At 7:45 last night, during a minor thunderstorm, our power went out. Most of the businesses and homes around us were dark, too. We quickly went to the drawer where flashlights, batteries, and candles are kept and put them to use. The chiropractor next door came over to see if he could borrow a flashlight and was impressed that DH knew just where to find one. That led us into a conversation about preparedness and how important it is. We can't be prepared for everything life throws at us but we can be prepared for many things. Like the power going out for an hour and a half.
We aren't die hard survivalists (and I wouldn't call us survivalists at all) but we do believe in being prepared for some things we can anticipate. You know, things like sudden loss of livelihood, birth or death in the family, car repair, etc. We keep bug out boxes ready. We have a good supply of food that gets rotated every two to three months. We both take prescription medications and though we can't have a year's supply of it we do have extra. We also have items that might be useful for barter.
I don't think we're at all "weird" because we do these things. It makes sense to be as prepared as one can be. Blessedly, we've rarely had to rely on our stash of food, clothing, or trade items and when we have had to fall back on them it's been for something minor like a storm taking the power out for a few days or needing extra cash for an unexpected expense. When it's happened I've been grateful we had the forethought to prepare. But preparation can start in small ways.
Planning your grocery shopping trips is an easy way to help your family be prepared. Having on hand the food you need for a week or two definitely takes some planning, especially if you're doing it for a large family or on a budget. Running out of ingredients can be a real time and budget buster so try to prevent it! Sometimes shopping at one store makes more sense than going to several so figure out what works best for your family. We use a very simple method: scour the sales ads, stock up on food we eat that's at a great price (remembering to watch for unadvertised specials in the store), store the food properly, then plan menus that use that food, including leftovers. It's short and sweet and works for us.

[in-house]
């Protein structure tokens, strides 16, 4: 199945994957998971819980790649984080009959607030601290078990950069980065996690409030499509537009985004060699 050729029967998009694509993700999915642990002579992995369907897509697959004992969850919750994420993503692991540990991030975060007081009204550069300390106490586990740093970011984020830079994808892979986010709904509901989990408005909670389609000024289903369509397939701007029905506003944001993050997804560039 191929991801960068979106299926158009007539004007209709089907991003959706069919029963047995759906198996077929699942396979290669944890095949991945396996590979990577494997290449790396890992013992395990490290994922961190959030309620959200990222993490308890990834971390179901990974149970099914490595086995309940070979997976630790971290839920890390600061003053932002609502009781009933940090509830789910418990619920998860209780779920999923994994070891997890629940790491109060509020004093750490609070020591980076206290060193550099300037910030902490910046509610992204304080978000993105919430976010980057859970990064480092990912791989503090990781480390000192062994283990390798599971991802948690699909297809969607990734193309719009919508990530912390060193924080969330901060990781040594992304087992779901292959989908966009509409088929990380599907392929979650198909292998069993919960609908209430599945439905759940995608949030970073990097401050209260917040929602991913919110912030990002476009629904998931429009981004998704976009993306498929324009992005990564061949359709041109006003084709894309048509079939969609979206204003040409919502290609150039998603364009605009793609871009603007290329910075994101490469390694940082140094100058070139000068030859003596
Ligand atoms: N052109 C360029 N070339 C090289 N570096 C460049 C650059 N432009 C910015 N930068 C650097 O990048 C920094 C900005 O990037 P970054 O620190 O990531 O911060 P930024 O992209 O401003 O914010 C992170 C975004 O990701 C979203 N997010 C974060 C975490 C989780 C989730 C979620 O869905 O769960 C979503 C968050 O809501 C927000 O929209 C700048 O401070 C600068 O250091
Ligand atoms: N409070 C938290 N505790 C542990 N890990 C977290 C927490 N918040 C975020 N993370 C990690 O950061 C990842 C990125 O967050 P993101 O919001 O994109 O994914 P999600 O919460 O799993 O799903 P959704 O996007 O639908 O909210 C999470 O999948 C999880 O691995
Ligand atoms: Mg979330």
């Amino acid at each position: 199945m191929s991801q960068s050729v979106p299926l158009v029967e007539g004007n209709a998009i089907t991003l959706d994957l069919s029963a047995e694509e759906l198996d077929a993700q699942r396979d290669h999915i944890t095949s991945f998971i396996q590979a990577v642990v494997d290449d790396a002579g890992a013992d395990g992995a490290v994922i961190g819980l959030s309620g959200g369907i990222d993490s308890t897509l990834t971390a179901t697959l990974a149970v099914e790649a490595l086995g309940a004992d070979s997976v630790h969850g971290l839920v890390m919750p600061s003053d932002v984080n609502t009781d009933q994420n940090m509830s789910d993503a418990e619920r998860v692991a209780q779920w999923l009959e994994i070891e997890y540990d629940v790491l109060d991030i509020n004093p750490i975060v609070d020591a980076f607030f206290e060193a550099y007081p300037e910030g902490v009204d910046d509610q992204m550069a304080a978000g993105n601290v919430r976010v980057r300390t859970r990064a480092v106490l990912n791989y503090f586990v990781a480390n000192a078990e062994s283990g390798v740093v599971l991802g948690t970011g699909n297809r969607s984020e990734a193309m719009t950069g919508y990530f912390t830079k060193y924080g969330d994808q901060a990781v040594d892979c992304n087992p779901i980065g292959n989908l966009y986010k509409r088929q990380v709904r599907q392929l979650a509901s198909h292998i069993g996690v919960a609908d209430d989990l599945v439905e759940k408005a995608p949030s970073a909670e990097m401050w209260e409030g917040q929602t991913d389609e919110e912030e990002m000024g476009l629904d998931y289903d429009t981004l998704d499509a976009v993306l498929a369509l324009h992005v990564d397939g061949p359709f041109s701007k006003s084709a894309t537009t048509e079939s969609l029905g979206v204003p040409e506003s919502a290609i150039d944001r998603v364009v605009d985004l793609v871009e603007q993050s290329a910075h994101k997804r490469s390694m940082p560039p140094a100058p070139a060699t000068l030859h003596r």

Creating a weekly menu is another simple way to be prepared. If it saves you time, money, and stress, what a great thing! Planning for leftovers in your menu is an extension of menu planning. Don't throw the leftovers out and don't let them become a science fair project. Plan for their use and either freeze them or use them in another meal later in the week.
Reading this blog and others will help a beginner learn how to find sales, stock a pantry, and cook/eat from that pantry. If you haven't been prepared in larger ways and would like to learn more, here are a few of my favorite sites on the subject:
Food Storage for $5 A Week - prices have definitely changed since this list was created but the principle is still valid
Safely Gathered In - Fantastic step by step instructions in preparedness
Survival & Emergency Preparedness
You can start small, perhaps just putting together a good medical emergency kit and stashing away a few bucks and some non-perishable food in a safe place. Watch for sales on non-perishable nutritious food or non-edible supplies and stock a few items here and there. You needn't do it all at once and most of us don't have the money to do it all at once. But a little here and a little there can provide a better sense of security. And that's a very good thing, indeed.